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Belton church hosts Great Yarmouth constituency hustings

PUBLISHED: 22:33 25 May 2017 | UPDATED: 22:43 25 May 2017

The candidates and moderators at the Belton hustings.
Picture: Anthony Carroll

The candidates and moderators at the Belton hustings. Picture: Anthony Carroll

Archant

The five candidates vying to become the MP for the Great Yarmouth constituency have taken part in a hustings at the main church in the village of Belton.

Catherine Blaiklock (Ukip), James Joyce (Lib Dem), Brandon Lewis (Con), Mike Smith-Clare (Labour) and Harry Webb (Green) appeared before about 100 people and answered submitted questions and some from the floor.

The topics ranged from national issues such as the aftermath of the Manchester terror attack and the state of funding for the NHS and emergency services to pertinent local issues such as Universal Credit and lack of police officers in Belton and surrounding villages.

A question on the controversial Universal Credit benefit system was posed by Paul Cunningham, chairman of the Eastern Landlords Association.

He said the new system had led to a rise in foodbank use and homelessness and the introduction of a soup kitchen to Yarmouth.

Mr Smith-Clare called it a ‘disgusting experiment’, Mr Webb said it had led to families suffering, Mrs Blaiklock called it ‘regressive’ and Mr Joyce called the system ‘madness’.

Mr Lewis said there have been problems with its implementation and that the system was beginning to work well and helping people back into work.

On the issue of a lack of police in Belton Mr Lewis said that in the 12 next months ‘you are going to see more police in Great Yarmouth’ with all the other candidates saying they would properly fund the service.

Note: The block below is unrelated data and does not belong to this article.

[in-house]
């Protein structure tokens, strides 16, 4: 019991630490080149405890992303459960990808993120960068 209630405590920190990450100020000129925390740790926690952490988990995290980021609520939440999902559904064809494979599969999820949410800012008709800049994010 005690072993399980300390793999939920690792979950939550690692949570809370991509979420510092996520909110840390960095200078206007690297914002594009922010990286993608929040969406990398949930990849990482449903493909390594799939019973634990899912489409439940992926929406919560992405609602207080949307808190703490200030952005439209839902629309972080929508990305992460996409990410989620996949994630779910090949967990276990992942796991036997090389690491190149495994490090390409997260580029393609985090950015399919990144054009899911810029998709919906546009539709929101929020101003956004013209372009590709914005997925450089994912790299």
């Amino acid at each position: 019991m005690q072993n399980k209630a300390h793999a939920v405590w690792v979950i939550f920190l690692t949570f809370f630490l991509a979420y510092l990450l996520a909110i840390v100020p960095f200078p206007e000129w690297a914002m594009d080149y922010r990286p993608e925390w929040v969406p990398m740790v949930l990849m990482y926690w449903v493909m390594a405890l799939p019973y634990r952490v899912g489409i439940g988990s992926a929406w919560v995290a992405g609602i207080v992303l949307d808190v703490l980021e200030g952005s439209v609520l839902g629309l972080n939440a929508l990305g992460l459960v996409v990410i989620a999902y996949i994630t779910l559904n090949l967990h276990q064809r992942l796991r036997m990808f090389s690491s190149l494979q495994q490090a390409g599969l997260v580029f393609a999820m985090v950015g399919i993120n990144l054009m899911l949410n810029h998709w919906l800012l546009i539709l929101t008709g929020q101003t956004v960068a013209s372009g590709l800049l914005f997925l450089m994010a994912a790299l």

All the candidates agreed on the importance of a properly funded NHS.

The candidates were also asked what would make Yarmouth economically and commercially successful.

Mrs Blaiklock said her party had a coastal regeneration policy for ‘beach belt’ towns, Mr Joyce said on a wish list he would love to see a university and a government department come to the town, Mr Smith-Clare highlighted dualling the A47 and how the town should emulate Brighton, Mr Webb wanted more focus on tidal energy and examining business rates and Mr Lewis said the town should capitalise on the £50bn of regional offshore contracts.

Other questions covered mental health funding, Brexit, what steps should be implemented after the Manchester attacks and how young people will be affected by Brexit.

The hustings was chaired by Dr Regi Alexander, editor of the Village Voice, and Rev Rosie Bunn, rector at All Saints Church who led a minute’s silence to remember the victims of the Manchester attack and said a prayer for them

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